Editor’s Note: Read my long-term review of the 2010 Niner RIP 9
The crew at Niner Bikes has been hard at work developing their latest and greatest bike–the Niner WFO 9–for several years now. That bike is changing the game when it comes to 29ers by introducing new technology that truly enables a long-travel 29er frame. But, as it turns out, they weren’t just doing all that work for the WFO alone. At Interbike 2008, the 2009 Niner RIP 9 was unveiled and it definitely benefits from the WFO trickle-down.
Making long-travel 29ers isn’t coming without resistance from some of the old guard. Many say 4-inches is the limit, but Niner continues to push the envelope and I applaud their efforts. I equate it to the whole fat ski phenomenon. We’re seeing super fat skis these days that everyone thought wouldn’t be skiable or versatile enough on the mountain. It wasn’t until manufacturers embraced the wider skis that we realized just how beneficial all that girth is.
It’s the same with 29ers. Everyone has been stuck in 3 or 4-inch XC mode because the engineering became too expensive and/or strong wheels and forks just weren’t available. Niner is definitely changing that by pushing the envelope and pushing suppliers to make burlier forks and stiffer wheelsets capable of handling the increased travel. We will all benefit from their efforts as 29ers become more and more capable. So, what makes the 2009 Niner RIP 9 tick?
About the 2009 Niner RIP 9 29er
For 2009, the Niner RIP 9 gets a complete makeover. With only the seat tube and a minor pivot component in common with the previous model, it’s essentially 100% brand new for 2009. Definitely a bold thing to do because the 08 RIP was lauded by many (including myself) as one of the best overall trailbikes on the market–regardless of wheel size.
But, change is inevitable and looking at the new RIP in person is like looking at a work of art. The bike is very, very sexy! Here are a few specs on the 2009 Niner RIP 9:
- Head Tube: New tapered 1.5 to 1 1/8 for added stiffness
- Rear Travel: 4.5 inches (115mm) via CVA™ Suspension
- Shock: Fox RP23
- Colors: Moondust Grey (tested), Licorice Anodized, Milk Dud Anodized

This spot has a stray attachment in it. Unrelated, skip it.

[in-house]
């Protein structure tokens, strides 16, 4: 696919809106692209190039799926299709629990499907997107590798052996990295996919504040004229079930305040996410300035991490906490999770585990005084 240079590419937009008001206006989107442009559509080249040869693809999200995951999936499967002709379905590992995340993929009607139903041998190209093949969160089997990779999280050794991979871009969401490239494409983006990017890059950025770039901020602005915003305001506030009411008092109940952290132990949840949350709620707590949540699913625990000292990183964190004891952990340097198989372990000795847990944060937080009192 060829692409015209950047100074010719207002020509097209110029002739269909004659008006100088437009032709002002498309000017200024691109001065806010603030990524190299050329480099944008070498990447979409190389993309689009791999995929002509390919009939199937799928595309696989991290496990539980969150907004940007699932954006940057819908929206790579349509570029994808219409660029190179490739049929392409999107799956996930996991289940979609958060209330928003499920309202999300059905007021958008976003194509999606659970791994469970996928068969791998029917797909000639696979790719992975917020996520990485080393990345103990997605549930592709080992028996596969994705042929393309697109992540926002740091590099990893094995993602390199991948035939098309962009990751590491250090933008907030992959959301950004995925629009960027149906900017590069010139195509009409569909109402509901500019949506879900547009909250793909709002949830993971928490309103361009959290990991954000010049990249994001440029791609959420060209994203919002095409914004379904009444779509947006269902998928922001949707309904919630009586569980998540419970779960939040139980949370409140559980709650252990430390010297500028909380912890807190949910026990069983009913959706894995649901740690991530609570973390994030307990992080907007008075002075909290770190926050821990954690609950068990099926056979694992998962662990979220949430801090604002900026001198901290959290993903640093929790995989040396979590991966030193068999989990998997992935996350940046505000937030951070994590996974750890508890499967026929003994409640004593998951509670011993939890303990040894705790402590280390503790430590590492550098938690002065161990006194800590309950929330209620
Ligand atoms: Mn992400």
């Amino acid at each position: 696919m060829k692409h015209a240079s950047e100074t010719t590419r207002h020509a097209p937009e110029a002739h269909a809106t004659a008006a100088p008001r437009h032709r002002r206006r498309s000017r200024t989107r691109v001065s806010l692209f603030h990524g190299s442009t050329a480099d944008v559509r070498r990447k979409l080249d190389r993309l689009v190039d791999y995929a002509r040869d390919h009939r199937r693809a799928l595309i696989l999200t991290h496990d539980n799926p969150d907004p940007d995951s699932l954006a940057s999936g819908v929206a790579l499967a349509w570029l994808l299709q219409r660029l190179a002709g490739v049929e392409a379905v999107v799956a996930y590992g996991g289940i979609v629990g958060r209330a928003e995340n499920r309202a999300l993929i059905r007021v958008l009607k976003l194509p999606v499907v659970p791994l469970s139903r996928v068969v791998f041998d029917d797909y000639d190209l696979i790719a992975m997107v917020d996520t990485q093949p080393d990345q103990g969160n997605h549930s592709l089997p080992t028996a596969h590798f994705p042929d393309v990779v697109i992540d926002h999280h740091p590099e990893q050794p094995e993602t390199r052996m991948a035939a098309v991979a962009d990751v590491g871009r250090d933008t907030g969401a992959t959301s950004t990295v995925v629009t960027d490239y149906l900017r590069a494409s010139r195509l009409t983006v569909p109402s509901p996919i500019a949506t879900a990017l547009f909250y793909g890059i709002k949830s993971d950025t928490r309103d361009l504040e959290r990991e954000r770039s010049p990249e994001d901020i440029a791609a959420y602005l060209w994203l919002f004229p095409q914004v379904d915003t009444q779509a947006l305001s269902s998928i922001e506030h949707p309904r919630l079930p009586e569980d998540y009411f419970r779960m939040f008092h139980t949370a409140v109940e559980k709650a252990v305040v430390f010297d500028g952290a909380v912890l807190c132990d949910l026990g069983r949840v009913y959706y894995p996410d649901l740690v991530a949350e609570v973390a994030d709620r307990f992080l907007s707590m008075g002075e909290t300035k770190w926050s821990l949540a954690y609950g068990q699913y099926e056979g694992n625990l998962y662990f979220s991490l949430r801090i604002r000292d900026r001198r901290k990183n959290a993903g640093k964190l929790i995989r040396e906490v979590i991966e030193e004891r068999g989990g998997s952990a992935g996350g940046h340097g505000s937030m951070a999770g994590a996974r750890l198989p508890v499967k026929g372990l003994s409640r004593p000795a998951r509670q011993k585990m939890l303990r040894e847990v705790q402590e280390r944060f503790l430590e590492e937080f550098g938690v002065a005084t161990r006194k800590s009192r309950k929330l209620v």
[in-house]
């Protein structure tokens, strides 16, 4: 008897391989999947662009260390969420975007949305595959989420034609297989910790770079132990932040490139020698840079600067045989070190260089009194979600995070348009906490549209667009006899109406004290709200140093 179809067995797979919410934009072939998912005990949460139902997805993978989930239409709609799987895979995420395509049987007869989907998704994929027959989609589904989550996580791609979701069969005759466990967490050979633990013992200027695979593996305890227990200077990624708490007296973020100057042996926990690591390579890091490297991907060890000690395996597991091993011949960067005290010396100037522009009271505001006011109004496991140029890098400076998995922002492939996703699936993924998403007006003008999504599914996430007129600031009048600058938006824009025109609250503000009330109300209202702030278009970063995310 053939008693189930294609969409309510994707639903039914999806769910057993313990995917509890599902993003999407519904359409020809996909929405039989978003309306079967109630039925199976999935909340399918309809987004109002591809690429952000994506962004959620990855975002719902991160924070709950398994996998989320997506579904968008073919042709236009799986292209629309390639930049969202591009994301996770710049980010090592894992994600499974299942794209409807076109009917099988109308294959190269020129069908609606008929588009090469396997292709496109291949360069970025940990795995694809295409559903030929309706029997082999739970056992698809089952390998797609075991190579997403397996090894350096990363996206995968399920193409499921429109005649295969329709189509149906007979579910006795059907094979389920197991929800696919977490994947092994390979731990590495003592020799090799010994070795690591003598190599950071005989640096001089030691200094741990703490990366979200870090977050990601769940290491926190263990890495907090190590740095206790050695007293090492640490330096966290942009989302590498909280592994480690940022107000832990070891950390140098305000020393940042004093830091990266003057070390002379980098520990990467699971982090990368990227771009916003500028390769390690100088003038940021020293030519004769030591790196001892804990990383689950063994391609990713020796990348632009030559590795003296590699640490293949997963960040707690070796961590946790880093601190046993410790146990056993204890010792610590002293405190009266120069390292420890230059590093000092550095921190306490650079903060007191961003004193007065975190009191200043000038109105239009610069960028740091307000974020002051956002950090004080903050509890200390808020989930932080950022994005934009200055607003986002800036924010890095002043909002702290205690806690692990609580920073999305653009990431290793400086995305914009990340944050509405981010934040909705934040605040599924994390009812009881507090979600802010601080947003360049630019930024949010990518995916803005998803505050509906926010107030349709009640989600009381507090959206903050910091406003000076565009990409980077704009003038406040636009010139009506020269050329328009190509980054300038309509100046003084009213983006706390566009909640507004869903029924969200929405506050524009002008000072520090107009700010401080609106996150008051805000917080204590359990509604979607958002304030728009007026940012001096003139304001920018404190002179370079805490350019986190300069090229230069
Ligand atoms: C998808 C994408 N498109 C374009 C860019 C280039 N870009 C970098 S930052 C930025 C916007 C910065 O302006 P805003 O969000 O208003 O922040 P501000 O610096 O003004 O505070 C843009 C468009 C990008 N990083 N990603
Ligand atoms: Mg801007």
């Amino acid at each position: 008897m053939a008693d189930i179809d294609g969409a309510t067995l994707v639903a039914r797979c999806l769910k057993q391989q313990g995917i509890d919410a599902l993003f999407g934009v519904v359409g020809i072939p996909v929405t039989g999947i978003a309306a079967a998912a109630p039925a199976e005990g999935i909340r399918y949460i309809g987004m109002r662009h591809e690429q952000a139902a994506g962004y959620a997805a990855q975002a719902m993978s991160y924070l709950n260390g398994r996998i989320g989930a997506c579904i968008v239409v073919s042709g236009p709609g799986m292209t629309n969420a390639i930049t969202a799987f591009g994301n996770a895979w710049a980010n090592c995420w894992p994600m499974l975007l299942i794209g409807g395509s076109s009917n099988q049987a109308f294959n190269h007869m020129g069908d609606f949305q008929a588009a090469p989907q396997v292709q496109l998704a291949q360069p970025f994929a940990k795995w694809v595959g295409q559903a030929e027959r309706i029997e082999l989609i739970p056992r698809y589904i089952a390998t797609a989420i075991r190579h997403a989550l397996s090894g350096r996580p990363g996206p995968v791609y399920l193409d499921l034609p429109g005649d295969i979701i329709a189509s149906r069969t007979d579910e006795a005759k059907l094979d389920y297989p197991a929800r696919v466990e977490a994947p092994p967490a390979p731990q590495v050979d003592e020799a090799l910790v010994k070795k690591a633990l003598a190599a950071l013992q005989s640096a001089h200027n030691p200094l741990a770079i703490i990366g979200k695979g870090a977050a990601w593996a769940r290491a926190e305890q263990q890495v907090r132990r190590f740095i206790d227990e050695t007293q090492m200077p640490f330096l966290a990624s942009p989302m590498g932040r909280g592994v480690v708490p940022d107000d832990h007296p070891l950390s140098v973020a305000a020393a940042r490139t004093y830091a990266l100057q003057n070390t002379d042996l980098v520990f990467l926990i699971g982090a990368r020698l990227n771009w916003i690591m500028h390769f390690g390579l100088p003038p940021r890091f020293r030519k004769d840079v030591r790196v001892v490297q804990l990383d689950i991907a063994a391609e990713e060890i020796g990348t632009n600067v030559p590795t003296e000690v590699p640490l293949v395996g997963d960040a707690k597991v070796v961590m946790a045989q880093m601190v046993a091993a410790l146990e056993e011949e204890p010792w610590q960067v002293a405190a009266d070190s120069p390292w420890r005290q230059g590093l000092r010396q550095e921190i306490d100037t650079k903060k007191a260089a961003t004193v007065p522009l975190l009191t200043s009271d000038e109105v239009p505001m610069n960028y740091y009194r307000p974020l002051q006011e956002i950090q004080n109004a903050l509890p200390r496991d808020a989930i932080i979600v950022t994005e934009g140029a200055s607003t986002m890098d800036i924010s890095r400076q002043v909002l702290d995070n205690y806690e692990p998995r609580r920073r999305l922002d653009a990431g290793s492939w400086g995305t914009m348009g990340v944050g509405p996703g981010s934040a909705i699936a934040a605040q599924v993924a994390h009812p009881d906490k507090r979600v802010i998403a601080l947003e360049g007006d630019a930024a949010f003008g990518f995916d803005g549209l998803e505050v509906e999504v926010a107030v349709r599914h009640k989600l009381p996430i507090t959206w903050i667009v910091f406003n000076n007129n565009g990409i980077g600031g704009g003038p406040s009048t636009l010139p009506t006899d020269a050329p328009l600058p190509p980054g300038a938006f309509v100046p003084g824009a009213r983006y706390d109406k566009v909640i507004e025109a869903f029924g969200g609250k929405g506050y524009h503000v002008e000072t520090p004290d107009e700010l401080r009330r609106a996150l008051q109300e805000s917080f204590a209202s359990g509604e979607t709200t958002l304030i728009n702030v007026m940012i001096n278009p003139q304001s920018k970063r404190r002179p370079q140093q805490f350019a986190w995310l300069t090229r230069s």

- Sizes: Small (23.1 TT), Medium, 23.75 TT), Large (24.5 TT), XLarge (25.25 TT)
- Intended Use: All-mountain, Enduro and XC
- MSRP: $1799 Frame & headset – Complete bikes $TBD
2009 Niner RIP 9 Bike Review
I got the lowdown on the new frame directly from co-founder, Chris Sugai–one of the most down-to-earth guys in the industry. He went into great detail on the differences between the 08 and 09 RIP. I was totally amazed and actually surprised that the RIP would be completely re-designed for 09. Little did I know all the hard work these guys have been putting into the WFO would go right into the RIP.
Just one look at the all-new RIP and I was completely in love. This bike flat-out looks awesome and is built as an all-mountain machine.
Hopping onboard the Medium test bike, everything felt right at home for me. All the angles were perfect for an all-mountain rocket. With plenty of standover and a comfortable cockpit, I was ready to tackle the trails.
The CVA Suspension design is very efficient and struts its stuff well on long, technical climbs. It holds a great pedaling platform, but is perfectly supple when needed to be on the rough stuff and steep ascents. Pedaling position was just right and power transfer felt immediate with no “wind-up” effect from the wheels.
On descents, the RIP completely comes into its own. The new frame improvements are definitely noticeable because I felt confident plowing through anything that Bootleg threw my way. Rock gardens, drops, steep switchbacks, fast and flowy singletrack–everything got gobbled up under its path. Big hits are absorbed amazingly-well with only a slight bit of bouncing around on fast, stutter-bumps (something that could be improved with more tweaking, I’m sure).
Good RIP 9
- New frame design is much stiffer and tracks even better
- Tapered head tube offers better steering tracking
- Fox F29 fork can take a beating
- Very capable all-mountain bike
- Inspires “point-it-and-go” confidence
- Climbs with the best of them
Bad RIP 9
- Unfortunately, everything costs more, so this bike is $150 more for 2009
- Small bump absorption as set up
The Bottom Line on the 2009 Niner RIP 9
If I had a little more time onboard, I would have lowered the rear shock pressure just a tad to see if it became a little more supple on small stutter bumps, yet still remain solid while climbing. But, as it was, this bike was still an astounding ride. I rode the 2008 RIP 9 all summer and loved it. This new design raises the bar in stiffness and overall feel. It inspires confidence under all conditions and tracks as straight as can be up and down–still one of the best all-mountain trailbikes on the market.